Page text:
Published on in 2015.

Only 20 years old, yet Morocco’s Hamza Guelmouss has started making a name for himself as the fashion designer to watch. The only Moroccan finalist at the Elle Rising star contest, the young artist is one more example of perseverance and the talents our country holds.

To ease our curiosity, we had a little chat with Hamza Guelmouss to get to know more about this “Moroccan rising star”, and here is what he had to say.

You describe your own aesthetic on your blog (summer redemption) as dark, is Hamza a dark person?

I’m a quite moody person, I find beauty in strange things (Strange for others); it could be an old slaughterhouse, or the way people look when they are ill; or simply something that people neglect for years. I mean my first collection was inspired by a post apocalyptic movie; so for me it’s a normal thing, that doesn’t mean that I am a freak just because I like black, people usually find me to be very funny. So I would say dark is more my aesthetic than my personality.

 Who is the woman you are generally designing for?

I’m designing for an edgy and young woman who likes to dress mostly in black and is slightly drawn to a more avant-garde and underground feel. Conforming to trends is not her thing. She’s a Rock’n’Roll Tomboy who loves to layer clothes, and who is aware of who she is, what she wants and doesn’t give a s***!

What fashion era would you say influenced you the most? 

I always have been very influenced and touched by the anti-fashion movement that came out to Paris and London in the late 80’s and 90’s, with the emergent Japanese designers as Yohji Yamamoto and Rei kawakubo, and also the Antwerp Six in Belgium who played a very big role in fashion at the time, and who had a huge impact on my aesthetic as a designer.

Who would be the designer(s) you look up to?

Rick owens, Ann Demelemeester and Yohji Yamamoto; these are my hereos.

If you would take a muse (like a Kate Moss or a Naomi Campbell, on anyone else) who would it be?

I have a lot of muses, I mean my very first muse was my best friend, but I would say Kristen Mcmenammy, Michelle Lamy and Kate lanphear; these are the women who inspired me through the whole process of my work.

You are such a young designer; both in age and career, how do you see your future in the industry?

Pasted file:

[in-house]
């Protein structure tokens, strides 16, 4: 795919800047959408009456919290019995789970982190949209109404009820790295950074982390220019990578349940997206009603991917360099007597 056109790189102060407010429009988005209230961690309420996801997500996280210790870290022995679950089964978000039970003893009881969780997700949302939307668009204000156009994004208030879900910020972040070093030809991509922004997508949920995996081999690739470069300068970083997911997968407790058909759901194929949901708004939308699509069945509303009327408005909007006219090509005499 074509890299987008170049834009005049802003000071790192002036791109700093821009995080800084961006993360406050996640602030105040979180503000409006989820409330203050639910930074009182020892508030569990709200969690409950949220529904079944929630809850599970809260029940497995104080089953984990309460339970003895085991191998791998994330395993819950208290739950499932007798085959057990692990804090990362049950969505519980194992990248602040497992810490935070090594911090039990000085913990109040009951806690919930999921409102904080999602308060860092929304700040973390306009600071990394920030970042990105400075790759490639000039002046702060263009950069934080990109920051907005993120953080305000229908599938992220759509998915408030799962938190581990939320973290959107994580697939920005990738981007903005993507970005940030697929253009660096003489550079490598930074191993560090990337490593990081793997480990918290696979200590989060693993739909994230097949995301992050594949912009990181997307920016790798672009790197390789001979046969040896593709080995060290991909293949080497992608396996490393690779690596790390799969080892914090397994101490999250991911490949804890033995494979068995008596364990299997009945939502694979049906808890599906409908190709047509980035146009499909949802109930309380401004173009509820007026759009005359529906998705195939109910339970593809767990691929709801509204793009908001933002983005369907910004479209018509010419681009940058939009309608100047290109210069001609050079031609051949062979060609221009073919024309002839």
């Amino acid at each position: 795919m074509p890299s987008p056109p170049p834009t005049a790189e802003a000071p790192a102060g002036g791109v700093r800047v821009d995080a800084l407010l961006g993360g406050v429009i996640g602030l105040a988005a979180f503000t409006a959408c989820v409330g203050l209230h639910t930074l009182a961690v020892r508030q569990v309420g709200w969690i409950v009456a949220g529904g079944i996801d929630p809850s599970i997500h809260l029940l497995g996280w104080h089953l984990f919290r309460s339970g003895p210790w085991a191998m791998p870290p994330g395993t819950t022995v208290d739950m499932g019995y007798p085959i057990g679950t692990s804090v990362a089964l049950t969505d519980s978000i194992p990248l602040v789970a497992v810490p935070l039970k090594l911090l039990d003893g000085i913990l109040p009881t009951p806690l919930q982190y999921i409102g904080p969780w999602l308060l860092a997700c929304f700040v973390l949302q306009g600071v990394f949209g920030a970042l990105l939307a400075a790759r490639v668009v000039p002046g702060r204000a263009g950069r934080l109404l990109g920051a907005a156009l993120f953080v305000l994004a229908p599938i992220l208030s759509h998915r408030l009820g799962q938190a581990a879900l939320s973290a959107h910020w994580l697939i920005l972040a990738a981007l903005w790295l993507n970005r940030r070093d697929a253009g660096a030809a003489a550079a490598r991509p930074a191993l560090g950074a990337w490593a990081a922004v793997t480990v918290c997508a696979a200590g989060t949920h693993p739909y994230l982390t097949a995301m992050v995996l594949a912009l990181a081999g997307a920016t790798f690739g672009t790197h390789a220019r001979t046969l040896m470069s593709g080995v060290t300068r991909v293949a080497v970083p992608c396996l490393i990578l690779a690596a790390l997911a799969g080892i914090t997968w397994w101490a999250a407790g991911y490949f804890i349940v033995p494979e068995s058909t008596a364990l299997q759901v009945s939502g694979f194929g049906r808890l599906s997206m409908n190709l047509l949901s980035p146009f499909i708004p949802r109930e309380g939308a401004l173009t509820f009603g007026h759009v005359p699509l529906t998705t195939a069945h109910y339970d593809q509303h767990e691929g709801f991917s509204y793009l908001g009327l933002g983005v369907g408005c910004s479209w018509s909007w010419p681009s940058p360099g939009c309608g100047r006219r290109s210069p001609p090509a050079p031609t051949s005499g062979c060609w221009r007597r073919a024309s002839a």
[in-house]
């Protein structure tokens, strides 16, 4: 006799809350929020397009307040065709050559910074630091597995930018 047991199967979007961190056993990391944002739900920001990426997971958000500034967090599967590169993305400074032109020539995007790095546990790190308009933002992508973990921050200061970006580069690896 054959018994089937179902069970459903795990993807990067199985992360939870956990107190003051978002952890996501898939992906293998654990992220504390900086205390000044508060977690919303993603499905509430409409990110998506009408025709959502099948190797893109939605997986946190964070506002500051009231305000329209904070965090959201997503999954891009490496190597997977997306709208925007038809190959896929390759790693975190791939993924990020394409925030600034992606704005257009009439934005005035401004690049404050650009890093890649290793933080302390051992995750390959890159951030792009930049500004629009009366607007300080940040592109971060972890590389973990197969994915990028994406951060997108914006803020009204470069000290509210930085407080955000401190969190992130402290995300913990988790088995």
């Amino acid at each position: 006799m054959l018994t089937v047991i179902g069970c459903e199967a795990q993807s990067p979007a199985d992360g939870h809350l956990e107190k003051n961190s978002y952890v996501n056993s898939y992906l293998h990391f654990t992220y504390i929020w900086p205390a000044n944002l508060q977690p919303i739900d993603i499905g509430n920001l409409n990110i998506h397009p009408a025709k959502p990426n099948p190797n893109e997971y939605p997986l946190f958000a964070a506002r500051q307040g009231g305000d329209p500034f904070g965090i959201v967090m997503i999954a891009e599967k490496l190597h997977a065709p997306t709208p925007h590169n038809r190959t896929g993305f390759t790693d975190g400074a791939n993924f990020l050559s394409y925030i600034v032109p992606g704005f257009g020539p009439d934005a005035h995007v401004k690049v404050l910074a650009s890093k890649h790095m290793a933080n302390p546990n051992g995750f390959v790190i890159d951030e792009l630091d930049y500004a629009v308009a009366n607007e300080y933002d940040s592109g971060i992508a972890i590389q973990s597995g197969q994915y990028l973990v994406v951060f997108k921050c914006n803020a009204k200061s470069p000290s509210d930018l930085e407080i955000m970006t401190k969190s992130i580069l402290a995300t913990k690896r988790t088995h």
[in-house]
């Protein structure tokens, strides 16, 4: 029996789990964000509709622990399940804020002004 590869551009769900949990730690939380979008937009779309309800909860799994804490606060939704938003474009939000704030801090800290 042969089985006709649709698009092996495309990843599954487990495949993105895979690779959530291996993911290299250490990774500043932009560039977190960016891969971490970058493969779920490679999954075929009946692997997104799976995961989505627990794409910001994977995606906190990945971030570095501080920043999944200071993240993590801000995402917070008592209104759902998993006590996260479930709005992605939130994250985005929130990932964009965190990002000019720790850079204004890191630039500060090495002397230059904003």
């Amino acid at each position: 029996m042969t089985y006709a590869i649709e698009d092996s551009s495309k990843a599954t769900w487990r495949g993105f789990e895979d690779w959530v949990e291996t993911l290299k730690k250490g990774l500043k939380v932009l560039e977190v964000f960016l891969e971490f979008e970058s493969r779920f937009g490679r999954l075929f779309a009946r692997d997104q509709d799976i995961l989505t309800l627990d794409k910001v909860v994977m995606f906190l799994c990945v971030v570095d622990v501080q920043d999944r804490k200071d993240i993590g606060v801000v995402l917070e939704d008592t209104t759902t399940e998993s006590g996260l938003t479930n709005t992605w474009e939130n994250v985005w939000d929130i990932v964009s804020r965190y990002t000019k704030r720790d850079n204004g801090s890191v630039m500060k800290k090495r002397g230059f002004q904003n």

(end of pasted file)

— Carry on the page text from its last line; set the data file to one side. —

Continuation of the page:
Yeah I am; and I came to the conclusion lately that I want to build a brand and shake things up a little bit. I am also looking to grow as a designer and are willing to learn in order to create better: So yeah, I want a future in the industry, because you can never learn enough.

I read that you used to steal your father’s clothes and collect second-hand clothing, how did that influence your sense of fashion?

I grew up in a typical Moroccan environment which doesn’t really give that much importance to individuality and people; kind of all looked the same. And to be honest I was in high school and couldn’t afford what I wanted to wear every time I went to a store, then I kind of discovered my dad’s knitwear and blazers, and found out about souks and popular thrift stores; so I started ripping my jeans and layering my father’s XXL blazers and sweaters with original pieces that I bought for like 30DH at those thrift shops and souks. I sure looked huge, but I was very comfy and confident and it influenced a lot of my fashion sense, because I then learned how to balance proportions at a very young age.

How would you describe your own personal style?

My own personal style is a mixture of grungy pieces; androgynous ones; such as long tunics and dresses, and lots and lots of chunky silver jewellery. I usually only dress up in black, but I might have a little pop of color; like a dark blue or blood red sometimes.

This might sound impossible, but if I asked you to describe your collection for the Elle Rising Star in one word, what would it be?


Would you say that you being a Moroccan influenced your fashion or aesthetic in some way? If yes, how?

I wouldn’t t really say that Morocco as a heritage influenced my fashion aesthetic, but being a Moroccan who only had a small access to fashion and art made me a very curious and an outraged person; because what you can call my own fashion revolution came from the fact that I was fed up with the whole traditional bling bing lifestyle that exists in our culture, and I’m grateful to my country for that.

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